1

I have a page that loads a lot of featured items in a grid. There are up to 56 images loading, and it does have a bit of a delay. This is the code as it runs now:

if( count( $postslist ) > 0 ) {
  foreach ($postslist as $post) : setup_postdata($post);
  ?> 
  <div class='oneCell'>
    <?php 
    $image = get_the_post_thumbnail($this_post->ID, 'full size'); 
    $imageSrc = substr($image, strpos($image, "src") + 5);
    $imageSrc = substr($imageSrc, 0, strPos($imageSrc, "\""));
    $finalImage = "<img class='lazy' src='/images/grey.png' data-original='";
    $finalImage .= $imageSrc . "' />";
    $lastImage = "<a href='";
    $lastImage .= catch_that_image();
    $lastImage .= "'>";
    $lastImage .= $finalImage;
    $lastImage .= "</a>";
    echo $lastImage;
    ?>
  </div>
  <?php 
  $currentCount = $currentCount + 1;
  endforeach;
}

I understand there are issues with the code, basically hitting the database once for every image in a loop, which is causing the slowness.

Can anyone help me out with a solution to speed up the loading? My thought is grabbing everything from the database all at once and displaying it from there, but I have yet to figure out how to handle that.

Thanks!

Edit:

Sorry, I should have explained this a bit more:

The get_the_post_thumbnail is asking for the fullsize image because the fullsize image is what it needs (189x189). The featured image in the post is that image, and will always be 189x189.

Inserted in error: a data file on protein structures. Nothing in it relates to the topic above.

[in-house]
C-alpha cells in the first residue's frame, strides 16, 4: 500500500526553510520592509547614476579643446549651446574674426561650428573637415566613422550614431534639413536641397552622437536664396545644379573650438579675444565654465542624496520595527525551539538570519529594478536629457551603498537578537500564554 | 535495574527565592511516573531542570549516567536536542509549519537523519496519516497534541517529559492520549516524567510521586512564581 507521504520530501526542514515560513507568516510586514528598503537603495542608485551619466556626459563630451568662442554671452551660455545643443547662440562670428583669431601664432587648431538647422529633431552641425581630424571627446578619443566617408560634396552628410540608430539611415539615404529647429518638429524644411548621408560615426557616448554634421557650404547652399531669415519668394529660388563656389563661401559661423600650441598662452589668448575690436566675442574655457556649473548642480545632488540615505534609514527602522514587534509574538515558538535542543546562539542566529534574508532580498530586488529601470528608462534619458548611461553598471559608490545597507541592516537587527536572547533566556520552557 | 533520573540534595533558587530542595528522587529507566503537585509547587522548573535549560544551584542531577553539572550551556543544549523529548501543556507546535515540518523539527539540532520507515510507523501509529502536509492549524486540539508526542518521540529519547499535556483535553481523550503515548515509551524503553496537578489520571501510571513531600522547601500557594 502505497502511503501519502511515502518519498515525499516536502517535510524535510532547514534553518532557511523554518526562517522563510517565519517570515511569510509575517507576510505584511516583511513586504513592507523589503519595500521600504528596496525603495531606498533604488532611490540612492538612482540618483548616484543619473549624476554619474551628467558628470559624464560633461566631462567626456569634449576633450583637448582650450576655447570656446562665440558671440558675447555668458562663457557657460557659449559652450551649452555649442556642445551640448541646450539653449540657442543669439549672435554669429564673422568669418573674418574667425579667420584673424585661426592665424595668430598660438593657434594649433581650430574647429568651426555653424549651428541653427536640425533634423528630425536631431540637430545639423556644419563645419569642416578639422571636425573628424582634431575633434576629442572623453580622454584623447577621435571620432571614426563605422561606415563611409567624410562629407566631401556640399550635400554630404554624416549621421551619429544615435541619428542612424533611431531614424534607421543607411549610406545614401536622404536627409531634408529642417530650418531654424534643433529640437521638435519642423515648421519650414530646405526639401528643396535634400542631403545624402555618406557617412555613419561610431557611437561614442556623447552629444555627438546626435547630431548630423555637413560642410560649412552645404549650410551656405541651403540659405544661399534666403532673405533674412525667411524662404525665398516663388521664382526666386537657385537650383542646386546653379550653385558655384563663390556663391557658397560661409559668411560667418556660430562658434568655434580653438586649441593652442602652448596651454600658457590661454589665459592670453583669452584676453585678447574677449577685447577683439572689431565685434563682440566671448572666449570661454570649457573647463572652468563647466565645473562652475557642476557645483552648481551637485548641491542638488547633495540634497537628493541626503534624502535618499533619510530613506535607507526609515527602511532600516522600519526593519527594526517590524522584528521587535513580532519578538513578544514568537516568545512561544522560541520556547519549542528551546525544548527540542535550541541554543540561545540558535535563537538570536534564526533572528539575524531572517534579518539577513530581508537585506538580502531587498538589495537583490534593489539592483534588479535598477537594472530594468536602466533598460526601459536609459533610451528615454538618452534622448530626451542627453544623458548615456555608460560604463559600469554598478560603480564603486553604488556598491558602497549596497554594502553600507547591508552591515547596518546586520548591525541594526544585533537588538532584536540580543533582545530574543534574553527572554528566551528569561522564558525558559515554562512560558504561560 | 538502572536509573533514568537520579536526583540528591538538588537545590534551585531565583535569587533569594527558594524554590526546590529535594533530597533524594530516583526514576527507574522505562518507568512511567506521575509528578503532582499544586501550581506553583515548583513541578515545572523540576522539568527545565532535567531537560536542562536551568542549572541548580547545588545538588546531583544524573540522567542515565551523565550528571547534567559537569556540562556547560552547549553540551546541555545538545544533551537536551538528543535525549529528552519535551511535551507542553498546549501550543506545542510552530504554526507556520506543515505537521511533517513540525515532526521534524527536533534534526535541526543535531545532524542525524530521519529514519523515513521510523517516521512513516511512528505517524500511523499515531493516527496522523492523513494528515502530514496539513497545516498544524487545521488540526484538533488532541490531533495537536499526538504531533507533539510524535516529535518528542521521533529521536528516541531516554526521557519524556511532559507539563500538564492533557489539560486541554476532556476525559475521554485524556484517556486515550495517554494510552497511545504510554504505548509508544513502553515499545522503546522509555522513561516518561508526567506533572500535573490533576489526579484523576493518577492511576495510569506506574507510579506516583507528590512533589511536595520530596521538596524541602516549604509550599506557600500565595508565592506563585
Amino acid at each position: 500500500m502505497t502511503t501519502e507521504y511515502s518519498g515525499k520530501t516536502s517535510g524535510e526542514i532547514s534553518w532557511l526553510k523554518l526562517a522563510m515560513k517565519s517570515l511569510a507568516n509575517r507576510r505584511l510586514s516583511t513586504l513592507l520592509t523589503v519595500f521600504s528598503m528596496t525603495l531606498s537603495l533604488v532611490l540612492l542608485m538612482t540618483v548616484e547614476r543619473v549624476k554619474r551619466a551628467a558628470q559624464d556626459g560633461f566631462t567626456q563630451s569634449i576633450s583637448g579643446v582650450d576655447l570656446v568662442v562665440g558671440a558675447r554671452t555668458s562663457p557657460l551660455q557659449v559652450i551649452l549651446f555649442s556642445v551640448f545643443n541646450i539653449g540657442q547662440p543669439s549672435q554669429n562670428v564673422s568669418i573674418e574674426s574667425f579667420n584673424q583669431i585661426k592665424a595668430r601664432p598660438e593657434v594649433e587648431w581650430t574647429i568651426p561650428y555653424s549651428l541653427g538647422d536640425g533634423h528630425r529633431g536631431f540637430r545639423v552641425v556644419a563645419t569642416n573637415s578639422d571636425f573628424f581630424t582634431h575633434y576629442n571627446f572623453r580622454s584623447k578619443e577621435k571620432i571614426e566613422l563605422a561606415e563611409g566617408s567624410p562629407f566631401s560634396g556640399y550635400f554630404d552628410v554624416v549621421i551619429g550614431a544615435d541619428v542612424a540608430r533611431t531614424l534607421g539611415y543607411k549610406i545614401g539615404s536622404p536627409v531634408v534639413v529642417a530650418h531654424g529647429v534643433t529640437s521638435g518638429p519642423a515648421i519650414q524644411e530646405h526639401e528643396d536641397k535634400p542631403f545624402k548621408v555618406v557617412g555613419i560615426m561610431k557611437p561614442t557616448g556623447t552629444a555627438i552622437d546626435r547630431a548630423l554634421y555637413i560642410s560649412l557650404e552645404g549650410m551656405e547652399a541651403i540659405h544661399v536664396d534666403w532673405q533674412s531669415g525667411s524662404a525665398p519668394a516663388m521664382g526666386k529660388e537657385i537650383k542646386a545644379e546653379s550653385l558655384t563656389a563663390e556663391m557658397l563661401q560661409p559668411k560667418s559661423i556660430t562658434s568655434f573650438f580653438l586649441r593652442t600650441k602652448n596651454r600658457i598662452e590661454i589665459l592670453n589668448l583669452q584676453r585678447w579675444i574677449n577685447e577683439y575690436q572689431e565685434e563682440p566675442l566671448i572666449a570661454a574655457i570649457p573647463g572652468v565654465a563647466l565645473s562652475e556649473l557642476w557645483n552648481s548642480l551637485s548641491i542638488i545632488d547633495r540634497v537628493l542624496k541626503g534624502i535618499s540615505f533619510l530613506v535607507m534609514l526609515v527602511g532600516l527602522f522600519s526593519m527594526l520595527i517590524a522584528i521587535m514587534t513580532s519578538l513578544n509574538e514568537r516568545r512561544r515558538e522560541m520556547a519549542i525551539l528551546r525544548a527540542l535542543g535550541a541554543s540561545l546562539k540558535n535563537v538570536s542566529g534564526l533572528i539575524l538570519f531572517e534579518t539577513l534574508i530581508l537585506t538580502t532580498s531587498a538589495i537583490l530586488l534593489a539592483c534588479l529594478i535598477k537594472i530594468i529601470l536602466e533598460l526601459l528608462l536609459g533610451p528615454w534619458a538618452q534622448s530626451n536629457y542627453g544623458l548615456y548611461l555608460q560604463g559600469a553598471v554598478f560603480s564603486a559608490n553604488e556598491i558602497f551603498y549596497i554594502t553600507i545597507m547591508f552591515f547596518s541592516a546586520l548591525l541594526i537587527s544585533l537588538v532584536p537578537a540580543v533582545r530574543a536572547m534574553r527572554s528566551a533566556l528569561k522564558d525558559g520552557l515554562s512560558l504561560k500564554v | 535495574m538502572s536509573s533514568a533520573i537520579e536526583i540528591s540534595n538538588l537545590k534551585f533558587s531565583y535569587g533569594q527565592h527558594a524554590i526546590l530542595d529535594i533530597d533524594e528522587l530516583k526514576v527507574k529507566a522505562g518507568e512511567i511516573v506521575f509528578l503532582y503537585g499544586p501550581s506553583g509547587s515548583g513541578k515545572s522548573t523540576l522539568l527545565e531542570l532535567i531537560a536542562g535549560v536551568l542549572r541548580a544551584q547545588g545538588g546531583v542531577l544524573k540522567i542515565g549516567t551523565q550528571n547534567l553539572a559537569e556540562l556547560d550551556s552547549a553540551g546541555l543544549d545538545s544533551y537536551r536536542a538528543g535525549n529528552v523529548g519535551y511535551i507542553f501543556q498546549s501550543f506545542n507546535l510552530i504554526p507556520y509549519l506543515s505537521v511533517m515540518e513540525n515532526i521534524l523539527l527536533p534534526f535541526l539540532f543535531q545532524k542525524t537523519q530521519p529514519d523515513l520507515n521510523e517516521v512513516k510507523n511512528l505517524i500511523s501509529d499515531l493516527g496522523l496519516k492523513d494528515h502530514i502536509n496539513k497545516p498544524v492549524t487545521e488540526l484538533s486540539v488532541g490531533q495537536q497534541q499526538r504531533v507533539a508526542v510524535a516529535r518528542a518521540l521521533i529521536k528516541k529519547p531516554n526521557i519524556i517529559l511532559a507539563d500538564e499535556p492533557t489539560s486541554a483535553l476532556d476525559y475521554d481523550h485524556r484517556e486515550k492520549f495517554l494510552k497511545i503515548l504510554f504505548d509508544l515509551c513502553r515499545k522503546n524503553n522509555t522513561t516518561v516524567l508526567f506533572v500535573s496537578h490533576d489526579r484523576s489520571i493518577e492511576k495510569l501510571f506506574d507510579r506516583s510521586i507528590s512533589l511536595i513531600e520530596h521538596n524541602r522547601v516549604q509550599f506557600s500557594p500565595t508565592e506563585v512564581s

catch_that_image() just grabs the first (and only) image in the post body to be displayed when the user clicks on the featured image (thumbnail) using a js library (magnific-popup.js).

Edit 2:

It looks like my issue is database related. The calls are too slow to do one at a time (since there are so many). Is there a way to get everything back in one call then process it from there?

  • 1
    What does catch_that_image()? – fuxia Mar 13 '14 at 2:47
  • Sorry, I didn't explain that part. I've edited the post to explain what that does. – SlackerCoder Mar 13 '14 at 21:10
  • 1
    That function is probably your bottle neck. – fuxia Mar 13 '14 at 21:11
  • I was afraid of that. Any tips on how to get all the photos from the posts so they can be displayed quickly? – SlackerCoder Mar 14 '14 at 2:01
  • 1
    either use a caching plugin, or generate your markup on the back end when a post is added or updated and save it in an option. – Milo Apr 9 '14 at 1:58
3

The answer is eager loading or cache or both.

Eager loading

Have a look to this pseudo-code:

$ids = get_ids_from_a_db_table();
foreach ( $ids as $id ) {
  $row = get_row_from_foreign_table_using( $id );
  echo "Row title for the ID: $id is $row->title";
}

If the number of $ids is n than this simple code runs n+1 queries, the first to load the ids, then one for each id.

You code is even worse, it run 2 queries for every id, one to get attachment post object, one to get attachemnt url (is WordPress, not you, really)

So you run 2n+1 queries...

Eager loading, referred to a db query, is the way you solve the n+1 (or 2n+1) queries problem by querying in only one db request all the data you need (normally is done using proper JOIN + WHERE)

$data = get_data_from_joined_db_tables();
foreach ( $data as $row ) {
  echo "Row title for the ID: $row->id is $row->title";
}